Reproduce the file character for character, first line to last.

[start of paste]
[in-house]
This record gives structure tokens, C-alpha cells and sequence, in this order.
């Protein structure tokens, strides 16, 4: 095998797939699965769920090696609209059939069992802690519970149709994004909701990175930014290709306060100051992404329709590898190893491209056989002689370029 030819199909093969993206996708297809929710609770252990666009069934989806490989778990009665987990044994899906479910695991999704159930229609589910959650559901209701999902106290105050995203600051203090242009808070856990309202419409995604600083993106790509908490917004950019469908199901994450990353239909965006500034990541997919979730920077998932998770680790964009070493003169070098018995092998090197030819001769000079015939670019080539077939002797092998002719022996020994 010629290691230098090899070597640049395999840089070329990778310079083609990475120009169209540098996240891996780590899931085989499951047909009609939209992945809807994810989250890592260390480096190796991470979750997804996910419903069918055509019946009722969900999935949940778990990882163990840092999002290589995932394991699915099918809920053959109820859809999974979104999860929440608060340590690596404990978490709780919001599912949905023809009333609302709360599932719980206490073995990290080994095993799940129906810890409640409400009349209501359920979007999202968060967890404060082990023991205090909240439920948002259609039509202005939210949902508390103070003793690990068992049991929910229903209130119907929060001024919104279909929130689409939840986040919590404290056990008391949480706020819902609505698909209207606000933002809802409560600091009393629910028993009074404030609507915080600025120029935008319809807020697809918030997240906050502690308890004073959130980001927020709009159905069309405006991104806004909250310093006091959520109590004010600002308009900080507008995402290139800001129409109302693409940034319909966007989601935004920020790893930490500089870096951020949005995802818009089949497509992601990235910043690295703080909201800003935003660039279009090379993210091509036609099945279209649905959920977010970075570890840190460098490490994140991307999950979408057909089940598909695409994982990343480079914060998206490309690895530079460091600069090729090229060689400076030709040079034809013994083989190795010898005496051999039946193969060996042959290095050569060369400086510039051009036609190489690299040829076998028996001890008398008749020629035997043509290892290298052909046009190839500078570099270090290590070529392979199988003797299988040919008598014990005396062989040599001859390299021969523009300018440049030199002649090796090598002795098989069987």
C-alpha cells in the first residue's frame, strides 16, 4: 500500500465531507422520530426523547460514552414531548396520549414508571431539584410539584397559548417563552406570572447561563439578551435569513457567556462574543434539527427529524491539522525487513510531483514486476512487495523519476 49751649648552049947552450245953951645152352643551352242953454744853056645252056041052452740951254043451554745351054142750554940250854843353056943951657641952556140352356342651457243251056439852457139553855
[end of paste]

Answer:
[in-house]
This record gives structure tokens, C-alpha cells and sequence, in this order.
């Protein structure tokens, strides 16, 4: 095998797939699965769920090696609209059939069992802690519970149709994004909701990175930014290709306060100051992404329709590898190893491209056989002689370029 030819199909093969993206996708297809929710609770252990666009069934989806490989778990009665987990044994899906479910695991999704159930229609589910959650559901209701999902106290105050995203600051203090242009808070856990309202419409995604600083993106790509908490917004950019469908199901994450990353239909965006500034990541997919979730920077998932998770680790964009070493003169070098018995092998090197030819001769000079015939670019080539077939002797092998002719022996020994 010629290691230098090899070597640049395999840089070329990778310079083609990475120009169209540098996240891996780590899931085989499951047909009609939209992945809807994810989250890592260390480096190796991470979750997804996910419903069918055509019946009722969900999935949940778990990882163990840092999002290589995932394991699915099918809920053959109820859809999974979104999860929440608060340590690596404990978490709780919001599912949905023809009333609302709360599932719980206490073995990290080994095993799940129906810890409640409400009349209501359920979007999202968060967890404060082990023991205090909240439920948002259609039509202005939210949902508390103070003793690990068992049991929910229903209130119907929060001024919104279909929130689409939840986040919590404290056990008391949480706020819902609505698909209207606000933002809802409560600091009393629910028993009074404030609507915080600025120029935008319809807020697809918030997240906050502690308890004073959130980001927020709009159905069309405006991104806004909250310093006091959520109590004010600002308009900080507008995402290139800001129409109302693409940034319909966007989601935004920020790893930490500089870096951020949005995802818009089949497509992601990235910043690295703080909201800003935003660039279009090379993210091509036609099945279209649905959920977010970075570890840190460098490490994140991307999950979408057909089940598909695409994982990343480079914060998206490309690895530079460091600069090729090229060689400076030709040079034809013994083989190795010898005496051999039946193969060996042959290095050569060369400086510039051009036609190489690299040829076998028996001890008398008749020629035997043509290892290298052909046009190839500078570099270090290590070529392979199988003797299988040919008598014990005396062989040599001859390299021969523009300018440049030199002649090796090598002795098989069987």
C-alpha cells in the first residue's frame, strides 16, 4: 500500500465531507422520530426523547460514552414531548396520549414508571431539584410539584397559548417563552406570572447561563439578551435569513457567556462574543434539527427529524491539522525487513510531483514486476512487495523519476 49751649648552049947552450245953951645152352643551352242953454744853056645252056041052452740951254043451554745351054142750554940250854843353056943951657641952556140352356342651457243251056439852457139553855